Alsace's Munster Pie
How do I know that this Munster came from Alsace? Well, first, like for the Port-Salut, this is written on it: "Munster au lait d'Alsace". But the spelling gives also a clue. The French "Munster" is spelled without an "e" after the "u", as it comes from the city of Munster in Alsace, while the "Muenster", with an "e", is an American cheese. In any case none of the Munster or the Muenster has anything to do with the German city of Münster, with the diaeresis on the "u". That said, it is likely that all those Munster with/without an "e" or a diaeresis refer to the term monastery or its latin root.
Thus, the Munster comes from Alsace, or exactly from the Vogesen mountains, a small mountain chain separating Alsace from Lorraine. By the way, Munster cheese is also fabricated on the Lorraine side under the name of Geromé (from Gerardmer), where my Mom's family is from.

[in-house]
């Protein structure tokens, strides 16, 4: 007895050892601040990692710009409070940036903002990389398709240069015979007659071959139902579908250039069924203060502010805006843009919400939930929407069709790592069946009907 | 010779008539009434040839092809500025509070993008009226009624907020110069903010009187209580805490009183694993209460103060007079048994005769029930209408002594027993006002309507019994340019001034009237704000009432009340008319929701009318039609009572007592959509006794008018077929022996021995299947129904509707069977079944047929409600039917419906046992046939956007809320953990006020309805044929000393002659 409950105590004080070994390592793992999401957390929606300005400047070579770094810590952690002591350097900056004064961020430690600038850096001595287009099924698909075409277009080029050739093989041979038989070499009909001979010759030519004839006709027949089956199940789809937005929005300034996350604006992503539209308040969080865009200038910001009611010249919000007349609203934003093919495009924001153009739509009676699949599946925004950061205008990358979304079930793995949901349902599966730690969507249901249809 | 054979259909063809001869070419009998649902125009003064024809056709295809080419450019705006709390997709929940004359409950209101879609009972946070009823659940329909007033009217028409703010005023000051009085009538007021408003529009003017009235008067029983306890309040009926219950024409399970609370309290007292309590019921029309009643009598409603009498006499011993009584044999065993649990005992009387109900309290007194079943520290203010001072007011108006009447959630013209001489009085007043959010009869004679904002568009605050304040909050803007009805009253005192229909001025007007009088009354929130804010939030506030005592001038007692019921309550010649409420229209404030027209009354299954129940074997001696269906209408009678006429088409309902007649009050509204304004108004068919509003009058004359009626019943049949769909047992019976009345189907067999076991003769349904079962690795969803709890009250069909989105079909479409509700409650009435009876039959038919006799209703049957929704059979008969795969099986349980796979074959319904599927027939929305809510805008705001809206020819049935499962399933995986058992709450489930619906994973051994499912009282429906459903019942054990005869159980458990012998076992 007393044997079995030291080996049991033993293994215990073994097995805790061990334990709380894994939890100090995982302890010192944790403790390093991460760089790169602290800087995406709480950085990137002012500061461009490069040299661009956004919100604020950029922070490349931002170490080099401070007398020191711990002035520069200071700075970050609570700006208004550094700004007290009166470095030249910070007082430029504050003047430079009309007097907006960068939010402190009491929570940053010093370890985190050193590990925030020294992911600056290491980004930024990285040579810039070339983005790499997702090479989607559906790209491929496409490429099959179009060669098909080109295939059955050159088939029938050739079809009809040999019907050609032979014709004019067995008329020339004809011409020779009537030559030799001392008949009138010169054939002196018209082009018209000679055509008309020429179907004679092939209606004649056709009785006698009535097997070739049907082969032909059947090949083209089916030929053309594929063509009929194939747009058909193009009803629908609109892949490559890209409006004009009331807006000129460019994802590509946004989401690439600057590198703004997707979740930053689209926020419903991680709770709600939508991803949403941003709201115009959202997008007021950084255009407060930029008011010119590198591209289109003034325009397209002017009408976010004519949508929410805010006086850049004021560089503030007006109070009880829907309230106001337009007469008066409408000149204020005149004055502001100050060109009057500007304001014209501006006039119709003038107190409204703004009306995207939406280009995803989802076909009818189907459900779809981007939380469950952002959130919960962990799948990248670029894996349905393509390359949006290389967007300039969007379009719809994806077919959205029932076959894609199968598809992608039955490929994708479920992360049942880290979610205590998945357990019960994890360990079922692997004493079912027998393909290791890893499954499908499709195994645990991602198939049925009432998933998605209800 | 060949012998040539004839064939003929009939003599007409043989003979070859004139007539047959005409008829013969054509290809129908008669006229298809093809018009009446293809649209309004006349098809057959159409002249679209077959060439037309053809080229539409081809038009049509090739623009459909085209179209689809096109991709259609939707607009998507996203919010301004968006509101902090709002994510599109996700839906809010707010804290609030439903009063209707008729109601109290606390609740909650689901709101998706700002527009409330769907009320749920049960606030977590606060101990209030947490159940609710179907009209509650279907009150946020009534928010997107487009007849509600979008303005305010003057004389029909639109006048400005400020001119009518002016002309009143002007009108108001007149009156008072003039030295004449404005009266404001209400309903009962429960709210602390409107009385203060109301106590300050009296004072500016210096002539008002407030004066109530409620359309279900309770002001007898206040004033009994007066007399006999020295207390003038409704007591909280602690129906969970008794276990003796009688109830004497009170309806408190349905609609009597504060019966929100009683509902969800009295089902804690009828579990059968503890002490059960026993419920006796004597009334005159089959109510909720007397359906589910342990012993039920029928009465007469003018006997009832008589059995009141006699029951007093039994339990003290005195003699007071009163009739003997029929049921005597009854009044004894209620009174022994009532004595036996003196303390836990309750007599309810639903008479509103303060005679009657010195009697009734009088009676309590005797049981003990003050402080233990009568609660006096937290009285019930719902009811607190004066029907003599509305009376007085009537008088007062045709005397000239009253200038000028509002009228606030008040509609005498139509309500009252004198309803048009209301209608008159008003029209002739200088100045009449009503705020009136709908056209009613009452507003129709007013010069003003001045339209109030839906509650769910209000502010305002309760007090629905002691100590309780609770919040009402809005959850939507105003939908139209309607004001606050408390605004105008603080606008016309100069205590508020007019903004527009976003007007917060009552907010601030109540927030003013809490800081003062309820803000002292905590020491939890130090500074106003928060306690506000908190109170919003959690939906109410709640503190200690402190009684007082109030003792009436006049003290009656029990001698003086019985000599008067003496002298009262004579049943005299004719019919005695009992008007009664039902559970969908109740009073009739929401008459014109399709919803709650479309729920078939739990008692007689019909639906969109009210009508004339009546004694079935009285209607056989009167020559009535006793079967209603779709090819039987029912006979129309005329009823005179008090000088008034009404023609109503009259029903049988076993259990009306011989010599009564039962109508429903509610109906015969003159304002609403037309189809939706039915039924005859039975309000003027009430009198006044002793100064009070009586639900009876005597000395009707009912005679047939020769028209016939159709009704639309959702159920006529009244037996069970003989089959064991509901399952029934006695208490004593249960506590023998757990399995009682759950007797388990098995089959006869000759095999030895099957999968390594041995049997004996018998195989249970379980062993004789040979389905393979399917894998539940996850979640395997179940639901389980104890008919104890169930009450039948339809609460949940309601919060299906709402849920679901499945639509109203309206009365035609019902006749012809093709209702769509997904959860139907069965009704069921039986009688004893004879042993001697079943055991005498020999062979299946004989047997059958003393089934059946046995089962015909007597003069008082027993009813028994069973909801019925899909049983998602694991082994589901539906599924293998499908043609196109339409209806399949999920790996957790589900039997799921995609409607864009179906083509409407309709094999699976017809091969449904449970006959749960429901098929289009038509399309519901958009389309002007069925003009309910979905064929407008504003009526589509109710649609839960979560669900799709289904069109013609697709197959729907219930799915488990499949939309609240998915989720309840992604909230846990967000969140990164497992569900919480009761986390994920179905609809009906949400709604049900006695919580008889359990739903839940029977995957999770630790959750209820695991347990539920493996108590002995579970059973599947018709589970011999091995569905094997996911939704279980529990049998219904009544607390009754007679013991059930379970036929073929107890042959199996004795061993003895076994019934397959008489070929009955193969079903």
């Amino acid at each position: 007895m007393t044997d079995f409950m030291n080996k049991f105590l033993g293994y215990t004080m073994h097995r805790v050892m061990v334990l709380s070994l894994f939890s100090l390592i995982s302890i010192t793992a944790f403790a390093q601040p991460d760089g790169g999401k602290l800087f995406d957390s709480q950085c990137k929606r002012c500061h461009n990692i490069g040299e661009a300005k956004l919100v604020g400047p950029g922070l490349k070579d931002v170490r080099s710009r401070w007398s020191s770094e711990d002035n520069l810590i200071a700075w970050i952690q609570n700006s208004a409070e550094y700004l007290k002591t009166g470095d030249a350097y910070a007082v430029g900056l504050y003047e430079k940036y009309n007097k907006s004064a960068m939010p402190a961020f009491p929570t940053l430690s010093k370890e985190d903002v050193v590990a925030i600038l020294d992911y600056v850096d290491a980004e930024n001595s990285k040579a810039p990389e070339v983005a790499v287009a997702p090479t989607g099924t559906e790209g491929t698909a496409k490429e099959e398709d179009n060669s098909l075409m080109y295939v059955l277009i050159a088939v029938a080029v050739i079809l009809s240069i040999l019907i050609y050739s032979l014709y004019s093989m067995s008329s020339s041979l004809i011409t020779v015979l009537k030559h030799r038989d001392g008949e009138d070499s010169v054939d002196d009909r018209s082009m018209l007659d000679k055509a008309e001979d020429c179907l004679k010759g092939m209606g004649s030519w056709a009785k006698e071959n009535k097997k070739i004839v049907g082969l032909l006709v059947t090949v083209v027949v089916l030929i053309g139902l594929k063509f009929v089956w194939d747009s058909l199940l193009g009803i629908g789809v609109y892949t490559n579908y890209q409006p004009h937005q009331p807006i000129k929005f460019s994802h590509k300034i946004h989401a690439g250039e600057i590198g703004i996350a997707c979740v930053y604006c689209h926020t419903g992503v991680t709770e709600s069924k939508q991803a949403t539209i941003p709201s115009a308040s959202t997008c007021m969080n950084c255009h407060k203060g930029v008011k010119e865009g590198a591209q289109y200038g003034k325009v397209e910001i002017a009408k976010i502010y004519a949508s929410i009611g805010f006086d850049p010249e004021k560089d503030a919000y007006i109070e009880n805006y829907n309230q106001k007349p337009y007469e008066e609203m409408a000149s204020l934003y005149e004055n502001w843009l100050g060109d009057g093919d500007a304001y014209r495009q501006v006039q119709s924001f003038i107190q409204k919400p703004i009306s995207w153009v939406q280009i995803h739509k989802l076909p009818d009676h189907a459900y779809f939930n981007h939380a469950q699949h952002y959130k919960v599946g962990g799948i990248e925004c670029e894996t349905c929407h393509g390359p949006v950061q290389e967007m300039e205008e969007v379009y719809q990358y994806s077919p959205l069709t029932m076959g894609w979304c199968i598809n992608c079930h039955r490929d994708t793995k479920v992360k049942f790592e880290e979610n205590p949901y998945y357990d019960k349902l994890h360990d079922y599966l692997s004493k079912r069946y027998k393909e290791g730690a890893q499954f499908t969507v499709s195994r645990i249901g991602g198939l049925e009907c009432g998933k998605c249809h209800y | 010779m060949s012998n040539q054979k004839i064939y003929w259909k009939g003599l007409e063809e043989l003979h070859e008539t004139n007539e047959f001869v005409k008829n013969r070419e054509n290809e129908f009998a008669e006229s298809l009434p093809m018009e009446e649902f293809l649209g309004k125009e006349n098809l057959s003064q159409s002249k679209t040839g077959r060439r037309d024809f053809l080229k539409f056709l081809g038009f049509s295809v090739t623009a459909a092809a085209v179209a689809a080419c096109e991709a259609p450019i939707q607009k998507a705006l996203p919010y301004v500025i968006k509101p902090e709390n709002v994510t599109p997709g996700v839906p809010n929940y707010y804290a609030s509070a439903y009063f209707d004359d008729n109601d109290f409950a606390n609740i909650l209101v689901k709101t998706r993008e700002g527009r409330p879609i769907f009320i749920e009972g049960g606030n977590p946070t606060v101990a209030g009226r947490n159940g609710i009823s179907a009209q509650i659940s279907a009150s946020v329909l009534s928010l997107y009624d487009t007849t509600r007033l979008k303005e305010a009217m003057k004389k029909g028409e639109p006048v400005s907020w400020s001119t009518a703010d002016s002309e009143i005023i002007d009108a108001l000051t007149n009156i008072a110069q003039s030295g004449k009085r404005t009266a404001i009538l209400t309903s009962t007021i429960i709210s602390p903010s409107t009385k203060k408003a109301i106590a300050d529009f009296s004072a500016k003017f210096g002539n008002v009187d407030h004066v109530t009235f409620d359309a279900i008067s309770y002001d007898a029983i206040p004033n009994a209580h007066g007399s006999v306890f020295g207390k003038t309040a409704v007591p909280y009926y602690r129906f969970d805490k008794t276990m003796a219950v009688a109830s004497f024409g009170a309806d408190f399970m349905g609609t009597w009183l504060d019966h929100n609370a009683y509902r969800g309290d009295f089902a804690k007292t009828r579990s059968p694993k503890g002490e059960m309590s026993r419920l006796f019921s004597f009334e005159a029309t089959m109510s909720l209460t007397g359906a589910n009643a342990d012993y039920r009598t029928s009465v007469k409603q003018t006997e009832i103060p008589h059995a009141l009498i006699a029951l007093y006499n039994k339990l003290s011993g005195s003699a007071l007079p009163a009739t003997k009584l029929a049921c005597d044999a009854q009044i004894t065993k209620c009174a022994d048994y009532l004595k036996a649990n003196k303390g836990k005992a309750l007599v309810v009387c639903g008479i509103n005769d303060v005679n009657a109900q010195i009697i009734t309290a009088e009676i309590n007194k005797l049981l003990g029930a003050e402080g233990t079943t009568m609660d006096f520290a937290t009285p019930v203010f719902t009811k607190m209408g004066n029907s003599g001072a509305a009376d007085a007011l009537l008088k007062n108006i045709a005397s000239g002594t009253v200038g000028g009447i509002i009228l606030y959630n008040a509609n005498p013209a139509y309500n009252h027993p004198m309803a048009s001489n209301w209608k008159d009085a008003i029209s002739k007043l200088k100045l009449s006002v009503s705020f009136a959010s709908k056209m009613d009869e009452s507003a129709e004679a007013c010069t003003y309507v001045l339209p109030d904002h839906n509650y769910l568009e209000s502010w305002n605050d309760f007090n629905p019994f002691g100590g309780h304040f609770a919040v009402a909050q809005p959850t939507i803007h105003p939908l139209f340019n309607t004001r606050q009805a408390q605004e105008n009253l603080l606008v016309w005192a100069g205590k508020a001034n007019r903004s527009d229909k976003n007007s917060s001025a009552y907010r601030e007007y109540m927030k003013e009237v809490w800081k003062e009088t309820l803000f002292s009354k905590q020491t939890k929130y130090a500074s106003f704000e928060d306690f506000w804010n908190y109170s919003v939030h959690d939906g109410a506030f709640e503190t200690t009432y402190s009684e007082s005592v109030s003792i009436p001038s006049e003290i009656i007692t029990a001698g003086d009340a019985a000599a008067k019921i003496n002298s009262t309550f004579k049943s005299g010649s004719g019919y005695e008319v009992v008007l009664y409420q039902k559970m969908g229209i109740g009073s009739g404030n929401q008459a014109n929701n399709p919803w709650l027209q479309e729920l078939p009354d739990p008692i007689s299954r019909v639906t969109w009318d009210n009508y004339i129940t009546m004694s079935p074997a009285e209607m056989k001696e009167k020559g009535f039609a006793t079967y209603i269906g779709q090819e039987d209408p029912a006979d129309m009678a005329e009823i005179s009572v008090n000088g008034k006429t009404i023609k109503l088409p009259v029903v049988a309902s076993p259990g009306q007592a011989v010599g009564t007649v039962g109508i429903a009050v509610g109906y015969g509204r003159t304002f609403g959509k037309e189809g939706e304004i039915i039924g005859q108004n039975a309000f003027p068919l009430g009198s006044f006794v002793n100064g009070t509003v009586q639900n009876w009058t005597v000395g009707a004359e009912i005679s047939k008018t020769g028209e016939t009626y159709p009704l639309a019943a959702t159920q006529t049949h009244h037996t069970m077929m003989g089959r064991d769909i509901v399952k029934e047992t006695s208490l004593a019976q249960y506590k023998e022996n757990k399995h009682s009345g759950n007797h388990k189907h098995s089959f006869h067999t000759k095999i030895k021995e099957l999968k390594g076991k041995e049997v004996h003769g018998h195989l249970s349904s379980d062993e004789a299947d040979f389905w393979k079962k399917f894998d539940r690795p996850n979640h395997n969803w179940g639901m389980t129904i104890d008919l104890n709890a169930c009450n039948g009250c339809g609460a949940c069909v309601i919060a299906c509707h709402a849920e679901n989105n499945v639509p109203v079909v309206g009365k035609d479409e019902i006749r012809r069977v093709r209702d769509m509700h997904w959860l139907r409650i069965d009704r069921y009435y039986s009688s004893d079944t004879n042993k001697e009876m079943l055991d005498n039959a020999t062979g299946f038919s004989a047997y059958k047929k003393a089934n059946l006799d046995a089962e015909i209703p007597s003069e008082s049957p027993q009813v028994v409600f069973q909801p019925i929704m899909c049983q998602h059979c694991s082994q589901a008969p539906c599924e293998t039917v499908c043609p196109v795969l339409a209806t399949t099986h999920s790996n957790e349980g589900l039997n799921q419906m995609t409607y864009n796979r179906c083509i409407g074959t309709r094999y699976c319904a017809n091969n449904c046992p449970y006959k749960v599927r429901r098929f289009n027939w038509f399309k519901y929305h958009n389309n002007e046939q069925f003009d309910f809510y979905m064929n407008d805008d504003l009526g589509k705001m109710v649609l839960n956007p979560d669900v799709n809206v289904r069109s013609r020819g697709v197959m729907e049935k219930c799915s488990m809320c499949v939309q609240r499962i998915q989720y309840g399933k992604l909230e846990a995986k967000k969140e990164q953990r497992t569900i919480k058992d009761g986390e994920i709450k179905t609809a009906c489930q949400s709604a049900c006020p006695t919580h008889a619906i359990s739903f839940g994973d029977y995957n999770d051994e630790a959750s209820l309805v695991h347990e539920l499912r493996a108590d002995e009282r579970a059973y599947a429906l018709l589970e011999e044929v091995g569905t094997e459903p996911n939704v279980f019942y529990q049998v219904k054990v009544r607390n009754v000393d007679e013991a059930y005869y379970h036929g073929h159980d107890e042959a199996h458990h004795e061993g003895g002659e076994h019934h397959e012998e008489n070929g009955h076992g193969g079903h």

This tarte is very easy to make. First, the crust is made from "pâte brisée", the simplest possible crust: 250 g of flour, 125 g of soft butter, 1 yolk, and a tiny bit of water as necessary, a tiny bit of salt, and a minimum 1-hour rest in the fridge.
The filling (we call it migaine in Lorraine) is also as simple as ABC. A- 240 g of cheese, B- 240 g of crème fraîche, C- 240 g of eggs, i.e. 4 whole eggs. I didn't salt as the Munster was quite salty and my crust was salted too. I just added some grated nutmeg and some black pepper. A little originality though. The tarte au Munster could be either a savory dish or a dessert. In the latter case, sugar is added in the pastry, in the migaine, and finally on the top. I played it in-between. No sugar in the crust, but a tsp. of sugar in the migaine and some powdered sugar spread on the top at the end. It didn't reall sweeten the pie, but it brought it the perfect roundness to balance the pungent cheese. 40/45 minutes later, in a preheated 360 F oven, the pie was ready... well almost, as it is generally better to eat it cold or lukewarm.
For this Alsace's dish, a bottle of Alsace's Gewurztraminer was the perfect match with the Munster cheese, and also with the tartelette aux brimbelles (blueberry tartelet) that I decided to make with the dough leftover...
The time of this beautiful lunch, I was sent in the Vogesen and my childhood memories...